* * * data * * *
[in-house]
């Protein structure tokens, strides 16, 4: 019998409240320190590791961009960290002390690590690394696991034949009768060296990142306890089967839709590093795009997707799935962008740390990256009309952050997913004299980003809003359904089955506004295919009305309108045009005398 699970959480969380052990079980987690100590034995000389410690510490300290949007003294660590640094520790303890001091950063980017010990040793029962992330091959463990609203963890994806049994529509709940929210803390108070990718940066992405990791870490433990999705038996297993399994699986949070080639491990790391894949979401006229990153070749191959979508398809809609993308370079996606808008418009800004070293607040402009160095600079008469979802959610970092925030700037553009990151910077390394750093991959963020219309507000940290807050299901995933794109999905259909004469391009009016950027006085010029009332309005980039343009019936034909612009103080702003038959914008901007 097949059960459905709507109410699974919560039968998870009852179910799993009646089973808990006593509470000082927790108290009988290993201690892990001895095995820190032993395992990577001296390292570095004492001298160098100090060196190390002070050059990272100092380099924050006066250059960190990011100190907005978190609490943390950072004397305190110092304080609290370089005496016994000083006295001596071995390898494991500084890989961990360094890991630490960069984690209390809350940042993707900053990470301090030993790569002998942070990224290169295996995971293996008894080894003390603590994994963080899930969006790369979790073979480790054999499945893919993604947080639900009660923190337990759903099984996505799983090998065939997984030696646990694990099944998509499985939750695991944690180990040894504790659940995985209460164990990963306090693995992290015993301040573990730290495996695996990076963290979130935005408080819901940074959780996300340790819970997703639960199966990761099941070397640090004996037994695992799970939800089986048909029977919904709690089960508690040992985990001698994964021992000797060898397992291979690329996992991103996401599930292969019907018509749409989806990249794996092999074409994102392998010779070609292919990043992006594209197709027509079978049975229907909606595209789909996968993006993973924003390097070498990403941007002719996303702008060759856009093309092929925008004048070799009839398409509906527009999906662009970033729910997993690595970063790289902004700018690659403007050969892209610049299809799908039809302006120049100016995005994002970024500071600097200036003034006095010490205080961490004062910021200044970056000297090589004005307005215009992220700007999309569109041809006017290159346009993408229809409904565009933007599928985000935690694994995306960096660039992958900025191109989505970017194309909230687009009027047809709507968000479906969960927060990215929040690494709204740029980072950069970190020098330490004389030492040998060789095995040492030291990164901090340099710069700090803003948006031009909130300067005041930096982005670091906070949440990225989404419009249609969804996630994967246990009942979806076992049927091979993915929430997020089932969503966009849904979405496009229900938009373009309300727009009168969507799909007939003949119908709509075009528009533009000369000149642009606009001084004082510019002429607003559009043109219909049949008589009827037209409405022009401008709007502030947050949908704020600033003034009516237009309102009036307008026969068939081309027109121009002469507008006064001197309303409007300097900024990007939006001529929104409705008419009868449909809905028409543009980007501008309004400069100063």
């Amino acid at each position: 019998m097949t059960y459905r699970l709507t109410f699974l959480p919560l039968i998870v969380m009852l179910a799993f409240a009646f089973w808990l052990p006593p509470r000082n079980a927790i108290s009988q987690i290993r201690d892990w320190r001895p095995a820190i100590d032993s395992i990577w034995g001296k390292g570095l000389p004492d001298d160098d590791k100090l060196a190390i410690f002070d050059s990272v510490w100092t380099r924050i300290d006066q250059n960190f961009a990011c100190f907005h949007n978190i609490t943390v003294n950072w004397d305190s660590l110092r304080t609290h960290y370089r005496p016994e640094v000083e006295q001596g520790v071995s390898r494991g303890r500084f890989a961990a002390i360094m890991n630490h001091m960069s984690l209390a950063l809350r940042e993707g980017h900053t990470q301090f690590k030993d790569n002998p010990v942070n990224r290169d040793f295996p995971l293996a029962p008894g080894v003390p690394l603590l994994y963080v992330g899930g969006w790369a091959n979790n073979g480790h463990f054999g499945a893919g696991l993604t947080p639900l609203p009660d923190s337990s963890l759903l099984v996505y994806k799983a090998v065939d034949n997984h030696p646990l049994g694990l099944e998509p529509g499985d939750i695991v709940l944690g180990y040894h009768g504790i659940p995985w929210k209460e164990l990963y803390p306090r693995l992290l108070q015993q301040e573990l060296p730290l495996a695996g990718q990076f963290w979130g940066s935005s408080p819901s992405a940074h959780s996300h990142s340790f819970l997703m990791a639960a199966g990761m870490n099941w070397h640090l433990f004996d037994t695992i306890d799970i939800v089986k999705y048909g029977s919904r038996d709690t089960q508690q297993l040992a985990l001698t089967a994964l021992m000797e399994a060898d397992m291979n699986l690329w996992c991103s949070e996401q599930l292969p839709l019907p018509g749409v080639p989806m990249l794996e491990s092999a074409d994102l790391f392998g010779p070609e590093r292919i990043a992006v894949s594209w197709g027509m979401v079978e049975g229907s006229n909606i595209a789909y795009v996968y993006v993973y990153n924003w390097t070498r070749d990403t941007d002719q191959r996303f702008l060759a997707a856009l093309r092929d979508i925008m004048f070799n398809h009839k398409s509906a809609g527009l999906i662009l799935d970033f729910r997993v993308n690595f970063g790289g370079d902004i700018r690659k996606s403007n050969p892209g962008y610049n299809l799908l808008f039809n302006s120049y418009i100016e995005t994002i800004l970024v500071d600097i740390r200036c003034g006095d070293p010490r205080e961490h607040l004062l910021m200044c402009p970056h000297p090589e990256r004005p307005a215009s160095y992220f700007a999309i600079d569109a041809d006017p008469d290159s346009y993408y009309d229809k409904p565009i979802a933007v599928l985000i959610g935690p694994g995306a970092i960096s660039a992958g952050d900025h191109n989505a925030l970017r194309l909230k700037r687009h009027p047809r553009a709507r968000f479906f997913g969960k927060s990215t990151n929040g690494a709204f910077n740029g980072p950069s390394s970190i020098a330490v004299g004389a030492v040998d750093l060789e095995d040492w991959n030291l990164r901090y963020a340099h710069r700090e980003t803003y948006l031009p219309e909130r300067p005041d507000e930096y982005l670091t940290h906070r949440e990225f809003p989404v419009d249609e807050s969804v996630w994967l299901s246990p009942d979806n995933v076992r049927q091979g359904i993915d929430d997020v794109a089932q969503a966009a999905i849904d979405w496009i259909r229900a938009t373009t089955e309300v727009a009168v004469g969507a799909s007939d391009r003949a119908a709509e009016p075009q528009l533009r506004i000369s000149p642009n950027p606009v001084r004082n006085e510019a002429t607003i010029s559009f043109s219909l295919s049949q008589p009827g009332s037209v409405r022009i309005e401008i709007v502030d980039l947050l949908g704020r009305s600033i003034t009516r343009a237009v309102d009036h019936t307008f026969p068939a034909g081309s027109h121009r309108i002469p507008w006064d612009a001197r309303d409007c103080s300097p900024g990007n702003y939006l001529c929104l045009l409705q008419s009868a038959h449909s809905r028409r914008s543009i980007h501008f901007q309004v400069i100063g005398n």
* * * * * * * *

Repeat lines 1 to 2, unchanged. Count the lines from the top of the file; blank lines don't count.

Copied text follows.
[in-house]
């Protein structure tokens, strides 16, 4: 019998409240320190590791961009960290002390690590690394696991034949009768060296990142306890089967839709590093795009997707799935962008740390990256009309952050997913004299980003809003359904089955506004295919009305309108045009005398 699970959480969380052990079980987690100590034995000389410690510490300290949007003294660590640094520790303890001091950063980017010990040793029962992330091959463990609203963890994806049994529509709940929210803390108070990718940066992405990791870490433990999705038996297993399994699986949070080639491990790391894949979401006229990153070749191959979508398809809609993308370079996606808008418009800004070293607040402009160095600079008469979802959610970092925030700037553009990151910077390394750093991959963020219309507000940290807050299901995933794109999905259909004469391009009016950027006085010029009332309005980039343009019936034909612009103080702003038959914008901007 097949059960459905709507109410699974919560039968998870009852179910799993009646089973808990006593509470000082927790108290009988290993201690892990001895095995820190032993395992990577001296390292570095004492001298160098100090060196190390002070050059990272100092380099924050006066250059960190990011100190907005978190609490943390950072004397305190110092304080609290370089005496016994000083006295001596071995390898494991500084890989961990360094890991630490960069984690209390809350940042993707900053990470301090030993790569002998942070990224290169295996995971293996008894080894003390603590994994963080899930969006790369979790073979480790054999499945893919993604947080639900009660923190337990759903099984996505799983090998065939997984030696646990694990099944998509499985939750695991944690180990040894504790659940995985209460164990990963306090693995992290015993301040573990730290495996695996990076963290979130935005408080819901940074959780996300340790819970997703639960199966990761099941070397640090004996037994695992799970939800089986048909029977919904709690089960508690040992985990001698994964021992000797060898397992291979690329996992991103996401599930292969019907018509749409989806990249794996092999074409994102392998010779070609292919990043992006594209197709027509079978049975229907909606595209789909996968993006993973924003390097070498990403941007002719996303702008060759856009093309092929925008004048070799009839398409509906527009999906662009970033729910997993690595970063790289902004700018690659403007050969892209610049299809799908039809302006120049100016995005994002970024500071600097200036003034006095010490205080961490004062910021200044970056000297090589004005307005215009992220700007999309569109041809006017290159346009993408229809409904565009933007599928985000935690694994995306960096660039992958900025191109989505970017194309909230687009009027047809709507968000479906969960927060990215929040690494709204740029980072950069970190020098330490004389030492040998060789095995040492030291990164901090340099710069700090803003948006031009909130300067005041930096982005670091906070949440990225989404419009249609969804996630994967246990009942979806076992049927091979993915929430997020089932969503966009849904979405496009229900938009373009309300727009009168969507799909007939003949119908709509075009528009533009000369000149642009606009001084004082510019002429607003559009043109219909049949008589009827037209409405022009401008709007502030947050949908704020600033003034009516237009309102009036307008026969068939081309027109121009002469507008006064001197309303409007300097900024990007939006001529929104409705008419009868449909809905028409543009980007501008309004400069100063």